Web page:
By Jon Taylor
Associate Professors Anne Lowell and Läwurrpa Maypilama and their colleagues have been recognised for their “Growing up children in two worlds” website. Image: supplied
Major award for CDU Yolŋu research project
A Charles Darwin University (CDU) research project and one of its leading Indigenous researchers have received national recognition from the Lowitja Institute, Australia’s national institute for Aboriginal and Torres Strait Islander health research.
Named in honour of its Patron, Dr Lowitja O’Donoghue AC CBE DSG, the institute works to improve health and wellbeing through high-impact quality research, knowledge translation and by supporting Aboriginal and Torres Strait Islander health researchers.
Northern Institute Associate Professor Ḻäwurrpa Maypilama, a senior Yolŋu researcher, has been recognised with the institute’s Aboriginal and Torres Strait Islander Health CRC Award.
This award recognises the depth of her research work over her career and the significant contribution she has made to the Aboriginal and Torres Strait Islander research community.
Dr Maypilama is currently working on a video-based research project, “Growing up children in two worlds”, which shares Yolŋu cultural strengths and priorities in early childhood with the world.
The project was also recognised by the Lowitja Institute, being awarded with Institute’s Tarrn Doon Nonin Aboriginal and Torres Strait Islander Health Research Ethics Project Award.
The award recognises and upholds respectful ethical practice in relation to Aboriginal and Torres Strait Islander health research. Tarrn doon nonin is the Woiwurrung language term for “trust”.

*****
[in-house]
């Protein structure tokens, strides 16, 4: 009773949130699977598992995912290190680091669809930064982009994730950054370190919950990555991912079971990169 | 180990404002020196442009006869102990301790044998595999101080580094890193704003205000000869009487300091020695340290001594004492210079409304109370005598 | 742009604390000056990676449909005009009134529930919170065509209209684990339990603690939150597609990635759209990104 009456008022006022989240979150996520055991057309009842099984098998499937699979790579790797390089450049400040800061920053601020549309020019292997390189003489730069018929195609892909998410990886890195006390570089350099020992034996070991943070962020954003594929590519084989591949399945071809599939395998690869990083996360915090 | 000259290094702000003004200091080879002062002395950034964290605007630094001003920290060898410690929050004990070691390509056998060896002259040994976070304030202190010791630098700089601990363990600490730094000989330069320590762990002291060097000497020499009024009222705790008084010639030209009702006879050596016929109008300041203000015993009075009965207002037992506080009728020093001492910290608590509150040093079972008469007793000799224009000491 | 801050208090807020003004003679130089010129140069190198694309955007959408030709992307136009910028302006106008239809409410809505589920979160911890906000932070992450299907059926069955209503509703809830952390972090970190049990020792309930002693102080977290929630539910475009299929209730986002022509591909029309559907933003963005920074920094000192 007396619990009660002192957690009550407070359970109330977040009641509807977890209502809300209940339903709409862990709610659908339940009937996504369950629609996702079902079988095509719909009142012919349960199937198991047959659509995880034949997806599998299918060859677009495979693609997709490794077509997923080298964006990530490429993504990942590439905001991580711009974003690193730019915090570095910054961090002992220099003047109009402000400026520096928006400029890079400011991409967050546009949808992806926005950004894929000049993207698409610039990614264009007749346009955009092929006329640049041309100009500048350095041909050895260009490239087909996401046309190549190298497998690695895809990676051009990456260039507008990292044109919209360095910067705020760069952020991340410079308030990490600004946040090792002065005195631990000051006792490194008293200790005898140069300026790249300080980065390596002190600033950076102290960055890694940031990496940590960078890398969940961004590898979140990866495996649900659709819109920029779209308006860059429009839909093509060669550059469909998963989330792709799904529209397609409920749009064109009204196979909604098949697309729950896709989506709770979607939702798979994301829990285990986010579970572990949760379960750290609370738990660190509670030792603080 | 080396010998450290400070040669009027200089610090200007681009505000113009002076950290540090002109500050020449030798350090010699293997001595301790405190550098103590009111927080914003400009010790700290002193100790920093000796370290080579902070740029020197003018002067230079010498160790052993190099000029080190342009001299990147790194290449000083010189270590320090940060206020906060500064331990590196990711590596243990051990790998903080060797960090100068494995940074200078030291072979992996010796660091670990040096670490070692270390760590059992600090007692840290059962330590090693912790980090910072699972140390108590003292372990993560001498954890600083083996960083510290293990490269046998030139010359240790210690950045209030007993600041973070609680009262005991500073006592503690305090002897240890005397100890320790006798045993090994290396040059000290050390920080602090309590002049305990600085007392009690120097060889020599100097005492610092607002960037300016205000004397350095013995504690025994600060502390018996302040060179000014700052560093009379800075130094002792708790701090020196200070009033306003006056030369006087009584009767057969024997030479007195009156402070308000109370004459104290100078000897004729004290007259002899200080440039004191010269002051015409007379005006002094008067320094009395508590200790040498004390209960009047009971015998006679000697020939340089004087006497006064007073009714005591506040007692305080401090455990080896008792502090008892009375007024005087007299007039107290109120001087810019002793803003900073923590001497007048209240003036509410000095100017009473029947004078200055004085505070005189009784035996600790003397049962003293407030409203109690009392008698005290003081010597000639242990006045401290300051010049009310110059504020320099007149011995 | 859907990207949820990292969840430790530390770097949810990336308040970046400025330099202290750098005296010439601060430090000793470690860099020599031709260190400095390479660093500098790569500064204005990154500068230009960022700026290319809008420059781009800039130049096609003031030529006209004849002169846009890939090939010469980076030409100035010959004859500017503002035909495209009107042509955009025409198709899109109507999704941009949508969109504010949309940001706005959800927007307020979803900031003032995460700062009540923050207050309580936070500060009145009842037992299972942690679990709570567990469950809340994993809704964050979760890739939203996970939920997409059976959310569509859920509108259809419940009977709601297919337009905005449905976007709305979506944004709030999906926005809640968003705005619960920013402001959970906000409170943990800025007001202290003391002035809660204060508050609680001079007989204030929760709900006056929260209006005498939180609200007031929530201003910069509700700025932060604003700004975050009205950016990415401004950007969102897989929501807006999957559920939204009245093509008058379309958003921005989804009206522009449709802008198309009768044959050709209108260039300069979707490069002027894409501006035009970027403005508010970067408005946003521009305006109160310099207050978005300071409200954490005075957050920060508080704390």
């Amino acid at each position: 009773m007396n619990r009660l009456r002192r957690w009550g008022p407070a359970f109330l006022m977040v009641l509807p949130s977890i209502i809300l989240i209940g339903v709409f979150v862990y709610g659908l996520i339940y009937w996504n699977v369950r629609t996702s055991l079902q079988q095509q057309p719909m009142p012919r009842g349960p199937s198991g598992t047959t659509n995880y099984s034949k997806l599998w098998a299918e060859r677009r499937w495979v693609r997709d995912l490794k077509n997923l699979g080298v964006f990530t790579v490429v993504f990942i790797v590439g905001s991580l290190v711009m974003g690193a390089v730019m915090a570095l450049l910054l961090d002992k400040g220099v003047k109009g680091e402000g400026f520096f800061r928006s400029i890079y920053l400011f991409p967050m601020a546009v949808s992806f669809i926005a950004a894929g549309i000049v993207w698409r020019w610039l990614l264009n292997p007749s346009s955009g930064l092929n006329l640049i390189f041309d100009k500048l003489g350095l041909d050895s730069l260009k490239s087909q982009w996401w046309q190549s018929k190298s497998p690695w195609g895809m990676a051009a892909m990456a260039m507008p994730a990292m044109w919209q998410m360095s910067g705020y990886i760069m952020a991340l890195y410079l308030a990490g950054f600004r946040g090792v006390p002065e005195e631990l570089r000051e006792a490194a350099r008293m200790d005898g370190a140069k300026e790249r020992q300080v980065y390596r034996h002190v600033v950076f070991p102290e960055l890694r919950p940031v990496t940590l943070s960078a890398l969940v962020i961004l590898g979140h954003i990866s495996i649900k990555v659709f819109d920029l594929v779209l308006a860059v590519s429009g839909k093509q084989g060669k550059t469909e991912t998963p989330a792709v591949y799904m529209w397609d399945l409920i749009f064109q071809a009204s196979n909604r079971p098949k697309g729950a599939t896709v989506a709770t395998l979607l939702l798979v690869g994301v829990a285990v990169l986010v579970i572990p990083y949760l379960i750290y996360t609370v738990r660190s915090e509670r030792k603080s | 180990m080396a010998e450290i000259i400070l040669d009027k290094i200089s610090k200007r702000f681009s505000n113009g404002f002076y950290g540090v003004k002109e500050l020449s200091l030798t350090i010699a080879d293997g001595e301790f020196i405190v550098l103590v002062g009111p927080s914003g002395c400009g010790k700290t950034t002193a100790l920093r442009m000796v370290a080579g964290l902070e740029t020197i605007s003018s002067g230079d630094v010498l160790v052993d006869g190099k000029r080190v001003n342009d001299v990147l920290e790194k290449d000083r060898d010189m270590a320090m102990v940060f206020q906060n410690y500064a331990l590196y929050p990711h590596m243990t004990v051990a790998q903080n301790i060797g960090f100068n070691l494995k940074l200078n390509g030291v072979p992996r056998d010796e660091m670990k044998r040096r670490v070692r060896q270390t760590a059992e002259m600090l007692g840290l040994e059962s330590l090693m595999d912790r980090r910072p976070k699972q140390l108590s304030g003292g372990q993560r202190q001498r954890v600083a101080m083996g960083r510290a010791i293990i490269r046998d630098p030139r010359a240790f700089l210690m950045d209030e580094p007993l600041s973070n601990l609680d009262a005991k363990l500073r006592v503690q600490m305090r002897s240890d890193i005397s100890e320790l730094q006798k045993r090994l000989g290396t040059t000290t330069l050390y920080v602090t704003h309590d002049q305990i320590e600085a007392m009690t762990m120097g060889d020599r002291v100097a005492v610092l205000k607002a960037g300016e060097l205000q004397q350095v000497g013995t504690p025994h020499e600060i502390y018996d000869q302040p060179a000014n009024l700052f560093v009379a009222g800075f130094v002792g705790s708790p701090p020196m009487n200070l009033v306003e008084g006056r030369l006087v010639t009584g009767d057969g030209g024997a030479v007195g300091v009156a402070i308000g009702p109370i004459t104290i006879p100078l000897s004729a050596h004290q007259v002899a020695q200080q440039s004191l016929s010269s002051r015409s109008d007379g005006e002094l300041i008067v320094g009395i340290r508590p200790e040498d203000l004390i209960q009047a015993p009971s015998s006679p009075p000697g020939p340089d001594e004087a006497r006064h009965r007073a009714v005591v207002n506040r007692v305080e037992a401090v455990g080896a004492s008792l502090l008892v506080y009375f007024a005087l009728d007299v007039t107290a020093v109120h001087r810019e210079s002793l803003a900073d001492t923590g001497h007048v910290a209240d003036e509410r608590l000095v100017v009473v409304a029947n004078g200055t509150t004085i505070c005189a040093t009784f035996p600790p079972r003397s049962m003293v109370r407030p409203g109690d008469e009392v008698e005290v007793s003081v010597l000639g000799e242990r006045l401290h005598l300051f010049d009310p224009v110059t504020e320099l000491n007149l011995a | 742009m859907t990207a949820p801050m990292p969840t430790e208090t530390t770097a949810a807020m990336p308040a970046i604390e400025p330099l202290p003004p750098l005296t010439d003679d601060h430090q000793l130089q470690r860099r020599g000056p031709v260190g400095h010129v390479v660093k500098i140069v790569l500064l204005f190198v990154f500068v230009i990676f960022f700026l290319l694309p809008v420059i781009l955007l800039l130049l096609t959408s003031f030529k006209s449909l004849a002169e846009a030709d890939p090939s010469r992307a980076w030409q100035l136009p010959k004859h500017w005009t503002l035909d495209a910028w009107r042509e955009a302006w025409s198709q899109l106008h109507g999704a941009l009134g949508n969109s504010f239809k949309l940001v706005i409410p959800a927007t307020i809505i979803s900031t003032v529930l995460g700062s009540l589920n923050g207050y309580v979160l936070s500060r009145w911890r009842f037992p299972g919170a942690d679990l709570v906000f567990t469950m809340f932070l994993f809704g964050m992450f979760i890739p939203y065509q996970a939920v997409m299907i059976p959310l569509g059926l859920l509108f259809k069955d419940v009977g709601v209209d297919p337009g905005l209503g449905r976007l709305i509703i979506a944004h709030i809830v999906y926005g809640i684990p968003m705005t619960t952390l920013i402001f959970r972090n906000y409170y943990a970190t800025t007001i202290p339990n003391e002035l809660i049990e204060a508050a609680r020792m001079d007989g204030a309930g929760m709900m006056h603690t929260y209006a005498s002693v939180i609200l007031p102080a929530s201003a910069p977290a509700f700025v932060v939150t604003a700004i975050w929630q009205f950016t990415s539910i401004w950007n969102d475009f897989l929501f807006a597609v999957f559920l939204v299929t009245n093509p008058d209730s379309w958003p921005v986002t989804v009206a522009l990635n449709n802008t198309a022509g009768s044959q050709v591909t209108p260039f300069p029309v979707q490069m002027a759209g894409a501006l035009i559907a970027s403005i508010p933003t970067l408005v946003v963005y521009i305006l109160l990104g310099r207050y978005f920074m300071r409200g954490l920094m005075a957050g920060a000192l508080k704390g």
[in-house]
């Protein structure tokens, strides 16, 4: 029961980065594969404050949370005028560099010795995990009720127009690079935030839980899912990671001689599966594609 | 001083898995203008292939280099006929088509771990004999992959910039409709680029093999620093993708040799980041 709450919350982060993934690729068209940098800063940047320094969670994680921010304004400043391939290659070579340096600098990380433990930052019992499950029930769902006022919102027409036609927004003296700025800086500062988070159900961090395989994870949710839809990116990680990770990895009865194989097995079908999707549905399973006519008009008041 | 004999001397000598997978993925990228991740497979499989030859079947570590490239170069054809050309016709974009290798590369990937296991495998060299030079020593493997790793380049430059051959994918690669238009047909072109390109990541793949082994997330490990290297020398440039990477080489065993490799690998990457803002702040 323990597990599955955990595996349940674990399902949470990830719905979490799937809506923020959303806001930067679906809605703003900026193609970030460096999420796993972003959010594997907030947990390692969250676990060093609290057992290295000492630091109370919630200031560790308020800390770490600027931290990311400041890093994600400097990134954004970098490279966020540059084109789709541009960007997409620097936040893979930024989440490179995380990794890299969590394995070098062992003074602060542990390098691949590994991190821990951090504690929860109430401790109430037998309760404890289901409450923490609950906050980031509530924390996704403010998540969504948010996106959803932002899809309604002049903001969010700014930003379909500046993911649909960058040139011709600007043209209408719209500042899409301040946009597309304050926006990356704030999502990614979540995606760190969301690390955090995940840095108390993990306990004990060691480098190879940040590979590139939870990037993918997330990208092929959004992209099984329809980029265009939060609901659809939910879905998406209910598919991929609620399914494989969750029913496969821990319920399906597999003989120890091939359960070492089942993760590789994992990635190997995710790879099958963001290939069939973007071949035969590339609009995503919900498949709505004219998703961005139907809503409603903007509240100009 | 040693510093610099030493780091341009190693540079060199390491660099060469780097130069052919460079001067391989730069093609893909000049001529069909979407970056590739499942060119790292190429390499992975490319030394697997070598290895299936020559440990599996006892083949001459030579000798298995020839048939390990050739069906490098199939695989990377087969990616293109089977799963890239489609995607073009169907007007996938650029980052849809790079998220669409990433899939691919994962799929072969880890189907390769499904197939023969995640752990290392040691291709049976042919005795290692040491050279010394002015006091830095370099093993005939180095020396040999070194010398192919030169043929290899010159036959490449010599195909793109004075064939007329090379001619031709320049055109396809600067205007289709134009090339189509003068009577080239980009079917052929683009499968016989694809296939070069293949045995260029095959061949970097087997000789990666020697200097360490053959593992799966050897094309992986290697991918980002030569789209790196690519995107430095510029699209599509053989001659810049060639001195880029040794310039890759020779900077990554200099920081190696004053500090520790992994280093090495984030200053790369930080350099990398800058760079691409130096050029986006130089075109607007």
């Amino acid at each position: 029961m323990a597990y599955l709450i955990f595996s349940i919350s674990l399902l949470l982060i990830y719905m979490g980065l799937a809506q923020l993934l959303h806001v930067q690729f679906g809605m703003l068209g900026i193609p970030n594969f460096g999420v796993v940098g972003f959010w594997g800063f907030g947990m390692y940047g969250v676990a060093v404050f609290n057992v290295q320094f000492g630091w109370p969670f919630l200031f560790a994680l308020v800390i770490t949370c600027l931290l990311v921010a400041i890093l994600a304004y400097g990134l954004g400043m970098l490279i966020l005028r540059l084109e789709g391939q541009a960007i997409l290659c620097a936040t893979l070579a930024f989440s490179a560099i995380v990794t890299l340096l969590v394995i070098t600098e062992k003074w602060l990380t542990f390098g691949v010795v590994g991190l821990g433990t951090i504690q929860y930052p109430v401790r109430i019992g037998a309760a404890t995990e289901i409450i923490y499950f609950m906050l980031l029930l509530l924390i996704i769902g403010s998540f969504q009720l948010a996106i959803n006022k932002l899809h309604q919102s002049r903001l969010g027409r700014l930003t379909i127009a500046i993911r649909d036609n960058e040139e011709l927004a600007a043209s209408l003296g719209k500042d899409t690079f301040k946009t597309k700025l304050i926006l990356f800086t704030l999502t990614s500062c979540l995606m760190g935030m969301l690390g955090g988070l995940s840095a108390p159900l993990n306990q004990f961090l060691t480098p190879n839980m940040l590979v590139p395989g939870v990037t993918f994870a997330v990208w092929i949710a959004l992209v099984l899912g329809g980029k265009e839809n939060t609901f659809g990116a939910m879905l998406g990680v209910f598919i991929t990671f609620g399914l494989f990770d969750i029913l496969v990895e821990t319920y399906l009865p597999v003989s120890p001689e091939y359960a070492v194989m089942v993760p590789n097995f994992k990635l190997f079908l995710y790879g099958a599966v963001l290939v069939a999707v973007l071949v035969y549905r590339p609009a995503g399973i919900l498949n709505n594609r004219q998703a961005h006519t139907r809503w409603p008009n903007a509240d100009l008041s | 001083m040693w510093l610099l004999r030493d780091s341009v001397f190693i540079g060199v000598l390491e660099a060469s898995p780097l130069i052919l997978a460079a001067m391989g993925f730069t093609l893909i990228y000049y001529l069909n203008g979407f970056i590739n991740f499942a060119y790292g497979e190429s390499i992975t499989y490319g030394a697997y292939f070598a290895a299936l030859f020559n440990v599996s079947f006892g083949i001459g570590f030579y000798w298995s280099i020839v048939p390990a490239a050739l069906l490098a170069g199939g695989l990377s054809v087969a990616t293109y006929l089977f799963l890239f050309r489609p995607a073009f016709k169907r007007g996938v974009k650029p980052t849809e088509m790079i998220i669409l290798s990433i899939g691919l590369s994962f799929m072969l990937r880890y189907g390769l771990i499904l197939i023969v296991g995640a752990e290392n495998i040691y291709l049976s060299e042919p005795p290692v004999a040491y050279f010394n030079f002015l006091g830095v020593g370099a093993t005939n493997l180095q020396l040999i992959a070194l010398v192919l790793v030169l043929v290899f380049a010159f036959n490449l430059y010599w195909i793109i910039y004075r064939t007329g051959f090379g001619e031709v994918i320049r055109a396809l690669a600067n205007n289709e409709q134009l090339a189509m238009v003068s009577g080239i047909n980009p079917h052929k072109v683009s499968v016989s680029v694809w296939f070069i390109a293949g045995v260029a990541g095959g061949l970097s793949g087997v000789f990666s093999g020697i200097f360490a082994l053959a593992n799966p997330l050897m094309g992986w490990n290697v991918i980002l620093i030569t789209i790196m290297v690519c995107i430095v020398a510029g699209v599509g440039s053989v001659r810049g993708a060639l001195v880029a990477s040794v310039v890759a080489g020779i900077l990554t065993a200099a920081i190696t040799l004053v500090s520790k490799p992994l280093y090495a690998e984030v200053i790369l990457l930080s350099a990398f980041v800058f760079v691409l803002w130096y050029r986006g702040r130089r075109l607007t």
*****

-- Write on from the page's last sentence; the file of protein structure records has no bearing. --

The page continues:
The study has been woven into a public record of complex cultural practices that are vital to the way Yolŋu families raise children in remote north-east Arnhem Land. Some of the research findings are available on the project website
Dr Maypilama said one of the notable aspects of the project was how the research team was working alongside the community on the project.
“The elders are working alongside CDU people. When they do that it’s like the Yolŋu are guiding that project,” she said.
Project co-leader Associate Professor Anne Lowell said the relationship with the community was seen as one of the strengths of the project.
“I think that was key about the award, that the project was guided by Yolŋu; it was doing something that Yolŋu had asked for and the majority of the team were Yolŋu researchers,” Dr Lowell said.
The collaborative six-year project, funded by the Lowitja Institute and CDU, began in response to Yolŋu women’s concerns about a lack of recognition of their cultural strengths and priorities in some early childhood programs rolled out in remote communities post-NT Intervention.
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